Lindsay Hassett With The Australian Cricket Team In England In 1948
Source: ], 12 December 2007
Lindsay Hassett was the vice-captain and one of three on-tour selectors for Don Bradman's famous Australian cricket team, which toured England in 1948. The Australians went undefeated in their 34 matches; this unprecedented feat by a Test side touring England earned them the sobriquet The Invincibles, and resulted in them being regarded as one of the greatest teams of all time. A right-handed batsman, Hassett played in all five Tests; he was a middle-order batsman in all but the Fourth Test, when he stood in as an opener due to an injury to Sid Barnes.
As the matches were often played consecutively without a day between fixtures, Australia employed a rotation policy, and as a result, Hassett captained the team in nine tour matches while Bradman was rested. Under Hassett's watch, Australia won seven matches, five of these by an innings, while both draws were rain-affected fixtures in which more than half the playing time was lost. Hassett had two close encounters, both on damp pitches before the First Test. Against Yorkshire, Australia scraped home by four wickets in a low-scoring match with ten men after Sam Loxton succumbed to injury. In a later match against Hampshire, Australia ceded a first innings lead for the first time on tour, but recovered to win by eight wickets.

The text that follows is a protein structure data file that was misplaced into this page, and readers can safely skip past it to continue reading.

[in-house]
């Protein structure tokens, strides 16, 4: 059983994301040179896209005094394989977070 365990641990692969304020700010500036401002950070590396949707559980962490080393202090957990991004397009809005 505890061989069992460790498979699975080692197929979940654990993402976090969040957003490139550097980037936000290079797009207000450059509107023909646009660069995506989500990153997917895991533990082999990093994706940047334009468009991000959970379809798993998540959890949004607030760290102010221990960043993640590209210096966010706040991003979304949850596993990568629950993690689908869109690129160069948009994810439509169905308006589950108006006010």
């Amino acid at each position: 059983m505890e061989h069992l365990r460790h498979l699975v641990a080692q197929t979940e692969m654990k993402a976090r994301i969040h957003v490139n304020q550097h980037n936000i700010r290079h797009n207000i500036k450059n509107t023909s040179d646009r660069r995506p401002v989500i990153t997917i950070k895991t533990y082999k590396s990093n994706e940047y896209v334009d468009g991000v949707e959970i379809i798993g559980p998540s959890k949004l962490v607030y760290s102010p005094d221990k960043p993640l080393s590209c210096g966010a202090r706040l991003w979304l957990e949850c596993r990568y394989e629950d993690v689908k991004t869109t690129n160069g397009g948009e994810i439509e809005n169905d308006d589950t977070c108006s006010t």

Hassett ended the first-class matches with 1,563 runs at a batting average of 74.22 including seven centuries. Among the Australians, he had the third highest aggregate behind Bradman and Arthur Morris and the second highest average. His highest score was an unbeaten 200 against the Gentlemen of England. Hassett was less successful in the Tests, scoring 310 runs at 44.28 with one century. This placed him fourth in the Australian aggregates, but only seventh in the averages. His biggest contribution was his 137 in the first innings of the First Test at Trent Bridge. It was a patient innings as England attempted to stop Australia's scoring with defensive leg theory; Hassett helped the tourists set up a first innings lead of 344, which laid the foundation for the eventual victory. He had three scores between 35 and 50 during the Tests, but was unable to convert his starts into large innings. Hassett took 23 catches on the tour, the most by an Australia excluding wicket-keepers.
Hassett was named as one of the five Wisden Cricketers of the Year for 1949. Wisden remarked that "in addition to his playing ability Hassett's cheerfulness and leadership, which extended to off-the-field relaxation as well as in the more exacting part of the programme, combined to make him an ideal vice-captain able to lift a considerable load off Bradman's busy shoulders".
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